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Is high-resolution audio really as good as it sounds?

Ian Paul | April 3, 2014
Singer-songwriter Neil Young is on a crusade to save recorded music with a new digital audio player called Pono aimed at offering so-called high-resolution digital audio. PonoMusic, the company behind the player, recently started a Kickstarter campaign, with the promise that a finished version will start shipping in October.

Singer-songwriter Neil Young is on a crusade to save recorded music with a new digital audio player called Pono aimed at offering so-called high-resolution digital audio. PonoMusic, the company behind the player, recently started a Kickstarter campaign, with the promise that a finished version will start shipping in October.

Called the PonoPlayer, the device is supposed to feature high-quality digital-to-analog conversion technology. The device pairs with a digital music download store loaded with high-resolution audio files in the FLAC lossless format. This is no MP3 player: Pono promises better quality sound than what you get from the files you buy from iTunes and Amazon — and in some cases, even the few CDs left sitting on your shelf.

When Young first began talking about Pono publicly back in 2012, the recording legend told late night host David Letterman that Pono plays music that is "as close as digital can get to analog [sound]."

Analog recordings such as vinyl and tape have long been considered the "gold standard" for sound quality among audiophiles. High-resolution audio achieves this supposed high quality by offering music files encoded with 24-bit depth and a sample rate of 192 kHz (24/192) as well as other ranges including 24/96.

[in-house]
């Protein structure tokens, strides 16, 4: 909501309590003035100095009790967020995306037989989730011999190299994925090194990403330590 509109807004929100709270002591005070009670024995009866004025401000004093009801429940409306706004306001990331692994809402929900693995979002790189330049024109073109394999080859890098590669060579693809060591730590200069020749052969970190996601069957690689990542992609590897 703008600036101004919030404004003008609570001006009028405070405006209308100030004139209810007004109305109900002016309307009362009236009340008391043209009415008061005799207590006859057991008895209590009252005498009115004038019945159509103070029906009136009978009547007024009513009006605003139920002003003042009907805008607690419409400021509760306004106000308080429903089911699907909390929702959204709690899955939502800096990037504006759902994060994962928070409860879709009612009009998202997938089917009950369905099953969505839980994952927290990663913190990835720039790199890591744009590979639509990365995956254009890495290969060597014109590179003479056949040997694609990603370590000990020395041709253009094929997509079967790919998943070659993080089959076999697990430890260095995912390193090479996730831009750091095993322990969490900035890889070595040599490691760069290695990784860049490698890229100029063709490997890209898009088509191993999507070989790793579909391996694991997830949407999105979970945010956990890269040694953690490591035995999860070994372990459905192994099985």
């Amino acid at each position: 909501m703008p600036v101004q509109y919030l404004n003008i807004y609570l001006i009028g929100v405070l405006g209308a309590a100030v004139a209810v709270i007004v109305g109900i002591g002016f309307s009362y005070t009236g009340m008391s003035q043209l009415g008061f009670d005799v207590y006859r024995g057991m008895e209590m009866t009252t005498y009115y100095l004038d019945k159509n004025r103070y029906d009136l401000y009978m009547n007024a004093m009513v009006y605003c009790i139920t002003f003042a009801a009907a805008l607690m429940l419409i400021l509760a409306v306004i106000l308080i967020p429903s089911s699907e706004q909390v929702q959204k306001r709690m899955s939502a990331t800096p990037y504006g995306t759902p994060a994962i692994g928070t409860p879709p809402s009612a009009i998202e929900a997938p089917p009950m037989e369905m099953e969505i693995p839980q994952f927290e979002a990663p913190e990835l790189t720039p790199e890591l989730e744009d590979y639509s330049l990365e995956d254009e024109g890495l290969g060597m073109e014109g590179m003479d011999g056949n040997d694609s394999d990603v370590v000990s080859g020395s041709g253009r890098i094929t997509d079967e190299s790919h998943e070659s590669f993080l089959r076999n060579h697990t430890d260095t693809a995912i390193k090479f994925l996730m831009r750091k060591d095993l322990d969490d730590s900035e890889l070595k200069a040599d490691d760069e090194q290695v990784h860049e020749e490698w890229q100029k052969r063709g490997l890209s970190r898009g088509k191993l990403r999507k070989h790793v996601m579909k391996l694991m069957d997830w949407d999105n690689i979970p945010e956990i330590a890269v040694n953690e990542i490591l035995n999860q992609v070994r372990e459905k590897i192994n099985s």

If you believe the hype, all that extra aural bandwidth means you will hear classic Springsteen, Dylan, and Fitzgerald as if they were playing on a classic hi-fi system.

What Pono promises

Many products and services have tried to popularize the notion of high-resolution audio. So far, none have been able to attract much more than a niche audience. Pono, however, may have an advantage over previous attempts, thanks to the star power of Neil Young and the Pono ecosystem that replicates the early iTunes-iPod experience.

"There's never been music of this quality, with this level of convenience," says John Hamm, PonoMusic CEO. "That's really the Pono strategy."

As of this writing, Pono's Kickstarter campaign has raised more than $5 million from more than 15,000 backers.

But achieving that supposedly top-notch audio means more than just opting for Pono or another high-resolution audio source such as HDTracks.com; you'll also need to buy all of your favorite recordings all over again in new high-resolution versions. And that will mean shelling out more money for new music files upgraded to high-res audio that, in the case of Pono at least, will cost between $15 and $25 per album. In contrast, a copy of the Frozen soundtrack costs $12 to download on iTunes; many of the other top-selling albums on iTunes cost $10 or less.

Overhauling your music library can be an expensive proposition. But at least the improved quality you'll enjoy in return will be worth it, right?

 

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